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Bignose

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Everything posted by Bignose

  1. Did you guys all forget that this is a discussion forum? The OP starts a thread on a forum, by definition, because they want to discuss something. Then OP in a matter of a very short time says (paraphrasing) "well, actually I can't discuss it". So... if there isn't anything to discuss, why are we surprised that the thread was closed? There is little need to document everyone asking questions and providing critiques that OP has stated they cannot or will not answer. Thread closure is the logical next step; if there is to be no discussion, then there is no point on a discussion forum.
  2. If all 11 variables and all experiments are independent and identically distributed, then you can use the binomial distribution to calculate what you need https://en.wikipedia.org/wiki/Binomial_distribution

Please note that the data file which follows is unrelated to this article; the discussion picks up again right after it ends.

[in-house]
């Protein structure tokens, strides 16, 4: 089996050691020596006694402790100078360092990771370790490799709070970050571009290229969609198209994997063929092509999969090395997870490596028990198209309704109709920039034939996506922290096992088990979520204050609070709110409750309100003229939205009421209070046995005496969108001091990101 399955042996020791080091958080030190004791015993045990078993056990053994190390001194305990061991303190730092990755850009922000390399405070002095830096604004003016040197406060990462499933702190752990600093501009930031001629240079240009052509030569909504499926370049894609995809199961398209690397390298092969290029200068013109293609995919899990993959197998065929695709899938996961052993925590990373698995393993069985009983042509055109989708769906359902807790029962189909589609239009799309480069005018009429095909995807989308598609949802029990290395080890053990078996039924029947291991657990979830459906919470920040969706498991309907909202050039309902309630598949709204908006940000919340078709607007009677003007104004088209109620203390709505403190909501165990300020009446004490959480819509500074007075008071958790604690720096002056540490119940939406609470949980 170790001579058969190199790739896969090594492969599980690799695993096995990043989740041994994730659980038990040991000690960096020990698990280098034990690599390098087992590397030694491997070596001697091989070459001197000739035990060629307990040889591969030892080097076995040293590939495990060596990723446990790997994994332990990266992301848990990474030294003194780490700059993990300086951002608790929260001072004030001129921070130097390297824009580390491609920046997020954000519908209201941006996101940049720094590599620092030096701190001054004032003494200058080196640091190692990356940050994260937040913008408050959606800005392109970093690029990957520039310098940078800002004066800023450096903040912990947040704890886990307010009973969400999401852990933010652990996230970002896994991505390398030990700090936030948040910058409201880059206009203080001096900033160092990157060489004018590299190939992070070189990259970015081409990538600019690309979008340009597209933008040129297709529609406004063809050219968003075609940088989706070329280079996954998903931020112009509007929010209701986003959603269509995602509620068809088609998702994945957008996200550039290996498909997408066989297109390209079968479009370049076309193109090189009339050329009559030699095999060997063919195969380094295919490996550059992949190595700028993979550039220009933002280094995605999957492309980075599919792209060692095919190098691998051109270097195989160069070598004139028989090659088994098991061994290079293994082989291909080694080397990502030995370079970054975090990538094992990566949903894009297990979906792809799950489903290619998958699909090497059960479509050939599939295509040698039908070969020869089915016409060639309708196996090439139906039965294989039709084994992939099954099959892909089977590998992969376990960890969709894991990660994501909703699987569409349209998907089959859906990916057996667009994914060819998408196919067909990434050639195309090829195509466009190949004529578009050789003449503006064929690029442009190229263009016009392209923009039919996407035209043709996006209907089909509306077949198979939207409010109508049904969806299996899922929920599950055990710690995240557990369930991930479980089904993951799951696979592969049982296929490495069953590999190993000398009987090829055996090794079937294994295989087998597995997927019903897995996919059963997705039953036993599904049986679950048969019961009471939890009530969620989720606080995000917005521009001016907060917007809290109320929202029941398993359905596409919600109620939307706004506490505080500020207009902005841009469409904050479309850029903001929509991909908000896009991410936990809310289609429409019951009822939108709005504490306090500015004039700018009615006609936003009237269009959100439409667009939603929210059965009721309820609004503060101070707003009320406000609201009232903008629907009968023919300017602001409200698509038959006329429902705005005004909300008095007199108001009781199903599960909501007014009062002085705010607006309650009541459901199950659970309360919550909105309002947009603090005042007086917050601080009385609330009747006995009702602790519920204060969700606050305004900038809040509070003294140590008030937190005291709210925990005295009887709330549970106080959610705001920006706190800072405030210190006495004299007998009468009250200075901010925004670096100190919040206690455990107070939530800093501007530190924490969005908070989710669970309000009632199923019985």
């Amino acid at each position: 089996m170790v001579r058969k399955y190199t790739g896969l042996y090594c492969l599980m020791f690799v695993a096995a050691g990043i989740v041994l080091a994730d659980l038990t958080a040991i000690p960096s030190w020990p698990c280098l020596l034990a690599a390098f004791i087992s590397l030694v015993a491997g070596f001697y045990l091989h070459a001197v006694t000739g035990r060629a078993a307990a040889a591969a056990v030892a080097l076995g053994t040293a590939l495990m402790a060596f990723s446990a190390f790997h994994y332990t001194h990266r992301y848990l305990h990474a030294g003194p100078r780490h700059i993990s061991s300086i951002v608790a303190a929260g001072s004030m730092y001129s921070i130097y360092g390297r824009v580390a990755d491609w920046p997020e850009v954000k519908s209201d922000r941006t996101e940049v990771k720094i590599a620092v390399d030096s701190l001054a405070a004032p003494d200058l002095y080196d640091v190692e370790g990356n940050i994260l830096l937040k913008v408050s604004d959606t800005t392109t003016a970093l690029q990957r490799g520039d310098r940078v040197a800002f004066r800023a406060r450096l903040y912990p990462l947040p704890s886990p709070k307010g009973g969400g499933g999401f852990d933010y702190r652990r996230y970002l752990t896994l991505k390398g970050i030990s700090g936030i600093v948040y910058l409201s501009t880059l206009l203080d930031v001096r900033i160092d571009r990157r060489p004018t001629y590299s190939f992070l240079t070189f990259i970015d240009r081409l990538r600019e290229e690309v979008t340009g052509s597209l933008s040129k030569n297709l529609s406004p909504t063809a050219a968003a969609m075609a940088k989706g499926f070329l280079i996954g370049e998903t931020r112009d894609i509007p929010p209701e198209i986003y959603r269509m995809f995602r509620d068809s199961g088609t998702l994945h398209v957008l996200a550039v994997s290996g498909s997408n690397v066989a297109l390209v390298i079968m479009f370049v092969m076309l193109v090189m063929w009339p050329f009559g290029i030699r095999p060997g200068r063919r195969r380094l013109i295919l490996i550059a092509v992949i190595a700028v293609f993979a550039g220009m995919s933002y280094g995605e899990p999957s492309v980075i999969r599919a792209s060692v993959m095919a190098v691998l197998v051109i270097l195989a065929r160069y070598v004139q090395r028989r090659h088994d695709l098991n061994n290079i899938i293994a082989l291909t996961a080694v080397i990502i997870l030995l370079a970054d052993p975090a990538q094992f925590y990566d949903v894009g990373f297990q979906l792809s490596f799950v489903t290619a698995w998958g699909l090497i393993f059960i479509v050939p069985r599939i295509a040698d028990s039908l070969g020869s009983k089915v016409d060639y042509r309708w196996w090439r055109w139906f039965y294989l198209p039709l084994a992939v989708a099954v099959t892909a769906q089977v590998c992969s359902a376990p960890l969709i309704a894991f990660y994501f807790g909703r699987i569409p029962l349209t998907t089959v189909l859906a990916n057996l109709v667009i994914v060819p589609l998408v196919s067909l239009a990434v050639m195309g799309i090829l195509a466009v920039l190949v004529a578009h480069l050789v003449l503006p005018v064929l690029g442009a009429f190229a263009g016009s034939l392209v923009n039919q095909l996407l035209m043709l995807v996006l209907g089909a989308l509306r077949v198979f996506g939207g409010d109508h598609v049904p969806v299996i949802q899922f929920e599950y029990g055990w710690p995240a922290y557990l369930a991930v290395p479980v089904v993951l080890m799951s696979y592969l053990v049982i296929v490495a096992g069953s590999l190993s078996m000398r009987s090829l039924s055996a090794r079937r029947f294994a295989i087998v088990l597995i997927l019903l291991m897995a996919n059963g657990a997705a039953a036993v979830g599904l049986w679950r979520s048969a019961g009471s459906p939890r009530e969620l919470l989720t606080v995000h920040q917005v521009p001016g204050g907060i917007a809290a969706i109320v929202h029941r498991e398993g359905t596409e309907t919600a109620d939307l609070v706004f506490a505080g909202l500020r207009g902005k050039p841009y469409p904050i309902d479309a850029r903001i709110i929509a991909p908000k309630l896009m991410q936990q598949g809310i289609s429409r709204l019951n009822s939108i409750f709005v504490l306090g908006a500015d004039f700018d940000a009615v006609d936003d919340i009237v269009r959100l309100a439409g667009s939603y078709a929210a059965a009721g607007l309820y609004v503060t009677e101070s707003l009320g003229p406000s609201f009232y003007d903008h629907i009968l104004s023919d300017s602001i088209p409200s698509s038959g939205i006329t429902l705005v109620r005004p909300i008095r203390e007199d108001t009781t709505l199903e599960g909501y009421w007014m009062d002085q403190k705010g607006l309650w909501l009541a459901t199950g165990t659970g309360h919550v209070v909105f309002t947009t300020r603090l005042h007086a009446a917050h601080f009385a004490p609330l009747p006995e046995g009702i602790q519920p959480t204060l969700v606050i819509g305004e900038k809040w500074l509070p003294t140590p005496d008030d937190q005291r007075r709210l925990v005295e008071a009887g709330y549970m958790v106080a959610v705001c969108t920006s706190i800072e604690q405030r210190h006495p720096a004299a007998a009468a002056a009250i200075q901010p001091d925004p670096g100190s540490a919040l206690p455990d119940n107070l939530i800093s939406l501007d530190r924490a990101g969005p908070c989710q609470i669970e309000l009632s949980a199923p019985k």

3. And what I'm saying is that no equation can ever give you something correct if you ask the impossible... There is no correct equation to tell you what the odds are to do something impossible, in your case it is impossible to draw more cards than what are left in the deck. If you are programming this in a system somewhere, you need to check the inputs to limit the calculation only to actually feasible scenarios. If someone asks the impossible, you return an error, or 0, or a message explaining the impossibility, or whatever is appropriate to your system. You're fundamentally asking of the math an question it cannot answer. It is like asking 'how heavy is the color blue?' or 'how many candle lumens in a hogshead?' or 'how do I pay a $100 electricity bill when I only have $15 in my account?' Math is not the solution to impossibilities.